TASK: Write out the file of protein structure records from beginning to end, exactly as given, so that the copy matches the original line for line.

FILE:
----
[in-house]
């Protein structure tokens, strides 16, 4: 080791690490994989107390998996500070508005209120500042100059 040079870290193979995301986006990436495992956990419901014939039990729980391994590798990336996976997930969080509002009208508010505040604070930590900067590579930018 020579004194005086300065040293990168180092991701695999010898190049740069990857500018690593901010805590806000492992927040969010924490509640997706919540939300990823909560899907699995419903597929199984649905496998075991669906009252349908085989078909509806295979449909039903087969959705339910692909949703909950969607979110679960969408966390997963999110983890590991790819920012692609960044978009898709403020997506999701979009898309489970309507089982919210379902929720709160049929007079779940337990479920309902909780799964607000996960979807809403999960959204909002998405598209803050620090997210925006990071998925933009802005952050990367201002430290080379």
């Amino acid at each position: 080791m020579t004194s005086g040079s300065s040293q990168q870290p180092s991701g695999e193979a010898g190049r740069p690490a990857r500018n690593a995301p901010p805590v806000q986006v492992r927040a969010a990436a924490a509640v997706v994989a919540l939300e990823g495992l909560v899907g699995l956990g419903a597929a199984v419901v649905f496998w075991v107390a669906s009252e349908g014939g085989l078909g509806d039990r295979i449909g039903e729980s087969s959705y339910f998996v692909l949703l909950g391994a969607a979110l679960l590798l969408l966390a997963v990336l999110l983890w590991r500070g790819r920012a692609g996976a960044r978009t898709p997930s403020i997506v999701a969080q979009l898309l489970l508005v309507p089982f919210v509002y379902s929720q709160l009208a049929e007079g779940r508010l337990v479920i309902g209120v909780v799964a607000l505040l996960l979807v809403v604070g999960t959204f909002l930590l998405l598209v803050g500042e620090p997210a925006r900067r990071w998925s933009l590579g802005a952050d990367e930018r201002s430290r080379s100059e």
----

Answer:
[in-house]
């Protein structure tokens, strides 16, 4: 080791690490994989107390998996500070508005209120500042100059 040079870290193979995301986006990436495992956990419901014939039990729980391994590798990336996976997930969080509002009208508010505040604070930590900067590579930018 020579004194005086300065040293990168180092991701695999010898190049740069990857500018690593901010805590806000492992927040969010924490509640997706919540939300990823909560899907699995419903597929199984649905496998075991669906009252349908085989078909509806295979449909039903087969959705339910692909949703909950969607979110679960969408966390997963999110983890590991790819920012692609960044978009898709403020997506999701979009898309489970309507089982919210379902929720709160049929007079779940337990479920309902909780799964607000996960979807809403999960959204909002998405598209803050620090997210925006990071998925933009802005952050990367201002430290080379």
């Amino acid at each position: 080791m020579t004194s005086g040079s300065s040293q990168q870290p180092s991701g695999e193979a010898g190049r740069p690490a990857r500018n690593a995301p901010p805590v806000q986006v492992r927040a969010a990436a924490a509640v997706v994989a919540l939300e990823g495992l909560v899907g699995l956990g419903a597929a199984v419901v649905f496998w075991v107390a669906s009252e349908g014939g085989l078909g509806d039990r295979i449909g039903e729980s087969s959705y339910f998996v692909l949703l909950g391994a969607a979110l679960l590798l969408l966390a997963v990336l999110l983890w590991r500070g790819r920012a692609g996976a960044r978009t898709p997930s403020i997506v999701a969080q979009l898309l489970l508005v309507p089982f919210v509002y379902s929720q709160l009208a049929e007079g779940r508010l337990v479920i309902g209120v909780v799964a607000l505040l996960l979807v809403v604070g999960t959204f909002l930590l998405l598209v803050g500042e620090p997210a925006r900067r990071w998925s933009l590579g802005a952050d990367e930018r201002s430290r080379s100059e």